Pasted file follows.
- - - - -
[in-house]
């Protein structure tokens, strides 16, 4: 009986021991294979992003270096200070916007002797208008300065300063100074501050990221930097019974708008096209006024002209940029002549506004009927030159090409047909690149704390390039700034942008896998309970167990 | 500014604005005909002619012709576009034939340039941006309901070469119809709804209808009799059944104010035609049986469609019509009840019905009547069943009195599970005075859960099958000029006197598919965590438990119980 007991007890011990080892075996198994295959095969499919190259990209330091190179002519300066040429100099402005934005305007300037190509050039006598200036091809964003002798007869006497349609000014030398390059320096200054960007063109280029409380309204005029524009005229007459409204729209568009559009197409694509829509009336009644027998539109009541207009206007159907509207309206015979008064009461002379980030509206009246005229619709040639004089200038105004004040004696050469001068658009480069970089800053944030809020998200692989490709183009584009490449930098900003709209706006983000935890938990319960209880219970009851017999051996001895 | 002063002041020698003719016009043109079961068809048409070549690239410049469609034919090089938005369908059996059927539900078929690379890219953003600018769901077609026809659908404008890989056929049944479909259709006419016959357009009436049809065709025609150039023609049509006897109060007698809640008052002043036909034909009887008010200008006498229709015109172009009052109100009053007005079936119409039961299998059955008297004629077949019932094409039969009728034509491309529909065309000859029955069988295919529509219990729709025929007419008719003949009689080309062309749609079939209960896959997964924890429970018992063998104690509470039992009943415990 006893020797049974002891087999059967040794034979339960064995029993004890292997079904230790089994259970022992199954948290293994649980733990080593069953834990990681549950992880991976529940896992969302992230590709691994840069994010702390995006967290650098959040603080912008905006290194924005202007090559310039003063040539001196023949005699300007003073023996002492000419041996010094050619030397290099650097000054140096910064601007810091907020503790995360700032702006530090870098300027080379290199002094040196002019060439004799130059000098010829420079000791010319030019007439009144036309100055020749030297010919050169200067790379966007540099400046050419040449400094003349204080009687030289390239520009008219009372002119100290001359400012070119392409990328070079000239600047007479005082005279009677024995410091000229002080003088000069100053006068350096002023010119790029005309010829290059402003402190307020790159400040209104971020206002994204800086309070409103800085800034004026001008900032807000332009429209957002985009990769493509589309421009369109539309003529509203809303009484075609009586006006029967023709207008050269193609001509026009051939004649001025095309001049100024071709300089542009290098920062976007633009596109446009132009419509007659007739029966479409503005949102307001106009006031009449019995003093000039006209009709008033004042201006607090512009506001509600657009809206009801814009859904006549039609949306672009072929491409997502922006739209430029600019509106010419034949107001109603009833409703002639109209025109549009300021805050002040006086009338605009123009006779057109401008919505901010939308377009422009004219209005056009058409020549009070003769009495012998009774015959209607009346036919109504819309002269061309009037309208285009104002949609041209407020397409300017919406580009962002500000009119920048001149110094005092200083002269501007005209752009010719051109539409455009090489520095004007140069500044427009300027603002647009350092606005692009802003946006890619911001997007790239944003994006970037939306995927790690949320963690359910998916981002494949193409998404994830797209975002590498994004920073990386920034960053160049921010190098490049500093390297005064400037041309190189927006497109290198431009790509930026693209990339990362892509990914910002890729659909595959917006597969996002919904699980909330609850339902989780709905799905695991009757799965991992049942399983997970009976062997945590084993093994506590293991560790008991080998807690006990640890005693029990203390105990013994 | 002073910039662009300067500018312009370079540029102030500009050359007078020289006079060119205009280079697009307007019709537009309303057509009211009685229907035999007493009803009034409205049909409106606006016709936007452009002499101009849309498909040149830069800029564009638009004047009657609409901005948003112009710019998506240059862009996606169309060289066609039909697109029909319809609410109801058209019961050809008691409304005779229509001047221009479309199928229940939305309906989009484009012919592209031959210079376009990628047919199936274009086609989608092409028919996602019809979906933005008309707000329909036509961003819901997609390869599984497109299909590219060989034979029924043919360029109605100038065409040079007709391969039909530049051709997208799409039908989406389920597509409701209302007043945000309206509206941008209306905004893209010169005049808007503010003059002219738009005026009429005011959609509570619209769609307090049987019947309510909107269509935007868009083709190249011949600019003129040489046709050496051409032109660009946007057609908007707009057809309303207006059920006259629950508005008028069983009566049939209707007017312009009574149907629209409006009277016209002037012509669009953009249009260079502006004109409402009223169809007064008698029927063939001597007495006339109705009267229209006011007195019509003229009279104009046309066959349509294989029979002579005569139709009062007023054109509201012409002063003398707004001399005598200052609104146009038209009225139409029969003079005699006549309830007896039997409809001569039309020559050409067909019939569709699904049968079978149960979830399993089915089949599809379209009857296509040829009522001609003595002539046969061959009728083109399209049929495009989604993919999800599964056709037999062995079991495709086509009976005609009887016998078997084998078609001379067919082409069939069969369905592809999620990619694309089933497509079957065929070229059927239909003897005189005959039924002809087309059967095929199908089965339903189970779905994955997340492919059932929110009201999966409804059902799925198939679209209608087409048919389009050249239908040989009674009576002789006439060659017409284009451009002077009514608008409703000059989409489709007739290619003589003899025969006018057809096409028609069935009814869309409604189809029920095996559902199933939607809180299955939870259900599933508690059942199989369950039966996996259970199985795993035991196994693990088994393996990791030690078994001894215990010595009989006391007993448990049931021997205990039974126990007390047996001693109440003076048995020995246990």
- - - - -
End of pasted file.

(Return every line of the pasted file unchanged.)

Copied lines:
[in-house]
């Protein structure tokens, strides 16, 4: 009986021991294979992003270096200070916007002797208008300065300063100074501050990221930097019974708008096209006024002209940029002549506004009927030159090409047909690149704390390039700034942008896998309970167990 | 500014604005005909002619012709576009034939340039941006309901070469119809709804209808009799059944104010035609049986469609019509009840019905009547069943009195599970005075859960099958000029006197598919965590438990119980 007991007890011990080892075996198994295959095969499919190259990209330091190179002519300066040429100099402005934005305007300037190509050039006598200036091809964003002798007869006497349609000014030398390059320096200054960007063109280029409380309204005029524009005229007459409204729209568009559009197409694509829509009336009644027998539109009541207009206007159907509207309206015979008064009461002379980030509206009246005229619709040639004089200038105004004040004696050469001068658009480069970089800053944030809020998200692989490709183009584009490449930098900003709209706006983000935890938990319960209880219970009851017999051996001895 | 002063002041020698003719016009043109079961068809048409070549690239410049469609034919090089938005369908059996059927539900078929690379890219953003600018769901077609026809659908404008890989056929049944479909259709006419016959357009009436049809065709025609150039023609049509006897109060007698809640008052002043036909034909009887008010200008006498229709015109172009009052109100009053007005079936119409039961299998059955008297004629077949019932094409039969009728034509491309529909065309000859029955069988295919529509219990729709025929007419008719003949009689080309062309749609079939209960896959997964924890429970018992063998104690509470039992009943415990 006893020797049974002891087999059967040794034979339960064995029993004890292997079904230790089994259970022992199954948290293994649980733990080593069953834990990681549950992880991976529940896992969302992230590709691994840069994010702390995006967290650098959040603080912008905006290194924005202007090559310039003063040539001196023949005699300007003073023996002492000419041996010094050619030397290099650097000054140096910064601007810091907020503790995360700032702006530090870098300027080379290199002094040196002019060439004799130059000098010829420079000791010319030019007439009144036309100055020749030297010919050169200067790379966007540099400046050419040449400094003349204080009687030289390239520009008219009372002119100290001359400012070119392409990328070079000239600047007479005082005279009677024995410091000229002080003088000069100053006068350096002023010119790029005309010829290059402003402190307020790159400040209104971020206002994204800086309070409103800085800034004026001008900032807000332009429209957002985009990769493509589309421009369109539309003529509203809303009484075609009586006006029967023709207008050269193609001509026009051939004649001025095309001049100024071709300089542009290098920062976007633009596109446009132009419509007659007739029966479409503005949102307001106009006031009449019995003093000039006209009709008033004042201006607090512009506001509600657009809206009801814009859904006549039609949306672009072929491409997502922006739209430029600019509106010419034949107001109603009833409703002639109209025109549009300021805050002040006086009338605009123009006779057109401008919505901010939308377009422009004219209005056009058409020549009070003769009495012998009774015959209607009346036919109504819309002269061309009037309208285009104002949609041209407020397409300017919406580009962002500000009119920048001149110094005092200083002269501007005209752009010719051109539409455009090489520095004007140069500044427009300027603002647009350092606005692009802003946006890619911001997007790239944003994006970037939306995927790690949320963690359910998916981002494949193409998404994830797209975002590498994004920073990386920034960053160049921010190098490049500093390297005064400037041309190189927006497109290198431009790509930026693209990339990362892509990914910002890729659909595959917006597969996002919904699980909330609850339902989780709905799905695991009757799965991992049942399983997970009976062997945590084993093994506590293991560790008991080998807690006990640890005693029990203390105990013994 | 002073910039662009300067500018312009370079540029102030500009050359007078020289006079060119205009280079697009307007019709537009309303057509009211009685229907035999007493009803009034409205049909409106606006016709936007452009002499101009849309498909040149830069800029564009638009004047009657609409901005948003112009710019998506240059862009996606169309060289066609039909697109029909319809609410109801058209019961050809008691409304005779229509001047221009479309199928229940939305309906989009484009012919592209031959210079376009990628047919199936274009086609989608092409028919996602019809979906933005008309707000329909036509961003819901997609390869599984497109299909590219060989034979029924043919360029109605100038065409040079007709391969039909530049051709997208799409039908989406389920597509409701209302007043945000309206509206941008209306905004893209010169005049808007503010003059002219738009005026009429005011959609509570619209769609307090049987019947309510909107269509935007868009083709190249011949600019003129040489046709050496051409032109660009946007057609908007707009057809309303207006059920006259629950508005008028069983009566049939209707007017312009009574149907629209409006009277016209002037012509669009953009249009260079502006004109409402009223169809007064008698029927063939001597007495006339109705009267229209006011007195019509003229009279104009046309066959349509294989029979002579005569139709009062007023054109509201012409002063003398707004001399005598200052609104146009038209009225139409029969003079005699006549309830007896039997409809001569039309020559050409067909019939569709699904049968079978149960979830399993089915089949599809379209009857296509040829009522001609003595002539046969061959009728083109399209049929495009989604993919999800599964056709037999062995079991495709086509009976005609009887016998078997084998078609001379067919082409069939069969369905592809999620990619694309089933497509079957065929070229059927239909003897005189005959039924002809087309059967095929199908089965339903189970779905994955997340492919059932929110009201999966409804059902799925198939679209209608087409048919389009050249239908040989009674009576002789006439060659017409284009451009002077009514608008409703000059989409489709007739290619003589003899025969006018057809096409028609069935009814869309409604189809029920095996559902199933939607809180299955939870259900599933508690059942199989369950039966996996259970199985795993035991196994693990088994393996990791030690078994001894215990010595009989006391007993448990049931021997205990039974126990007390047996001693109440003076048995020995246990």